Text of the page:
Via de nieuwsbrief “Best evidence in brief” ontdekte ik een interessant rapport van The Institute of Education Sciences waarin het effect werd onderzocht van extra lessen en cursussen bovenop de gewone lesuren (summer schools, voor en na schooltijd, tijdens weekends, enz.) . Uit een meta-analyse van 30 studies (in totaal werden 7000 studies gescreend maar enkel deze 30 voldeden aan de standaarden die door de onderzoekers voorop werden gesteld!) blijkt dat dit niet altijd voor positieve resultaten zorgt. Hierna vind je de voornaamste conclusies van het rapport.
The primary findings from this review indicate that increased learning time programs were effective when:
- Certified teachers delivered the increased learning time academic instruction. Increased learning time programs that employed certified teachers had a statistically significant but small positive effect on students’ literacy achievement and math achievement. In contrast, programs that employed instructors who were not certified (such as graduate students and volunteers) had no effect on students’ academic achievement.
- Program facilitators used traditional instruction. Traditional instruction includes organized and focused lessons, clear articulation of learning objectives, and a sequenced demonstration of skills. Increased learning time programs that used traditional instruction had a statistically significant but small positive effect on students’ literacy and math achievement. In contrast, programs based on guided practice (that is, time and supervision as students work independently on their tasks) without initial, explicit instruction did not improve students’ academic achievement.
- Program facilitators used experiential instruction. Experiential education uses hands- on activities, project-based learning, and field trips as the main learning activities. Increased learning time programs that incorporated experiential education had a statistically significant but small positive effect on students’ social-emotional skill development, including self-esteem, prosocial behavior, and self-regulation.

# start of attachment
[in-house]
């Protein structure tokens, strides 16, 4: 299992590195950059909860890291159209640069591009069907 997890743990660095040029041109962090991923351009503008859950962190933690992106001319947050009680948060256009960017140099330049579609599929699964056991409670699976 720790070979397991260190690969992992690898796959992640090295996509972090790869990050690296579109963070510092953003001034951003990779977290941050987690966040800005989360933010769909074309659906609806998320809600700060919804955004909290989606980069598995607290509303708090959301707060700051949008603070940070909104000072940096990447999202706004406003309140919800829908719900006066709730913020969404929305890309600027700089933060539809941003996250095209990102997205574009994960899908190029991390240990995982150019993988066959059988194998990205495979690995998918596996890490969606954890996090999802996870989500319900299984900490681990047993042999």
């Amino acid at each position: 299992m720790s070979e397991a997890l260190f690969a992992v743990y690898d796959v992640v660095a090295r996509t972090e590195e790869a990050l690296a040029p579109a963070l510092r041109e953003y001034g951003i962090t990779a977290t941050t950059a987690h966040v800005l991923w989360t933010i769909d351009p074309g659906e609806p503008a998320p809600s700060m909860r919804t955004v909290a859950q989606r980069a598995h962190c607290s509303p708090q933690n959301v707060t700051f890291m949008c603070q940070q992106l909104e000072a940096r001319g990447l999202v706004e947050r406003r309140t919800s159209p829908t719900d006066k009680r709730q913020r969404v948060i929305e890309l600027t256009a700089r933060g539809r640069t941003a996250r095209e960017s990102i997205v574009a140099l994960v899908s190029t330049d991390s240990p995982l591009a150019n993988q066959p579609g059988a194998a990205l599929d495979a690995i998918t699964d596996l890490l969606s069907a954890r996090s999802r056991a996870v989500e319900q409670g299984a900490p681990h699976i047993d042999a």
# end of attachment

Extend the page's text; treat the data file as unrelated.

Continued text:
- Specific student subgroups were targeted. Broad program inclusion criteria using clas- sification categories such as “low-income households” are not sufficient to inform effective program design. In the research reviewed, effective programs targeted specific subgroups of students (for example, students performing below literacy standards) based on district, school, and program assessments and teacher reports and offered a curriculum designed to address students’ needs, such as:
- Students struggling to meet grade-level standards in English language arts. Increased learning time programs in reading and writing had a statistically significant but small positive effect on literacy achievement for students at or above academic standards and a statistically significant and substantively important positive effect on literacy achievement for students below academic standards. •
- Students with ADHD. Afterschool activities for middle school students with ADHD produced a statistically significant but small positive effect on their social-emotional skill development (see caution below).
De onderzoekers voegen wel enkele belangrijke kanttekeningen toe aan hun conclusies:
The results of this report point to the need for additional studies to improve the knowledge base on increased learning time programs. Effective implementation features were identified based primarily on evaluations of increased learning time programs implemented outside the regular school day. Of the 30 studies in the analysis, 26 evaluated out-of- school programs and summer schools. Additional rigorous research evidence on expanded learning time schools and year-round schools is needed to inform increased learning time practices as part of the regular school schedule. Additional work is also needed to help practitioners understand the tradeoffs when adopting different types of programs.
The conclusions of the analysis reported here are based primarily on outcomes of elementary and middle school students. Only one study reported an effect on high school students. Furthermore, experts suggest that increased learning time programs for high school students should be conceptualized differently from programs for elementary and middle school students in terms of goals, content, structure, and organization (Friedman & Bleiberg, 2007).Additional rigorous research is needed on the effects of increased learning time programs on high school students’ academic and nonacademic outcomes, including their career and college readiness.
Finally, this review and meta-analysis identified only studies that examined increased learning time programs in urban and suburban locales. No recently conducted rigorous studies on the effects of increased learning time programs in rural settings were found. Future studies should examine whether the effects found for increased learning time programs in urban and suburban settings apply in rural settings as well.
Het volledige rapport kun je hier downloaden.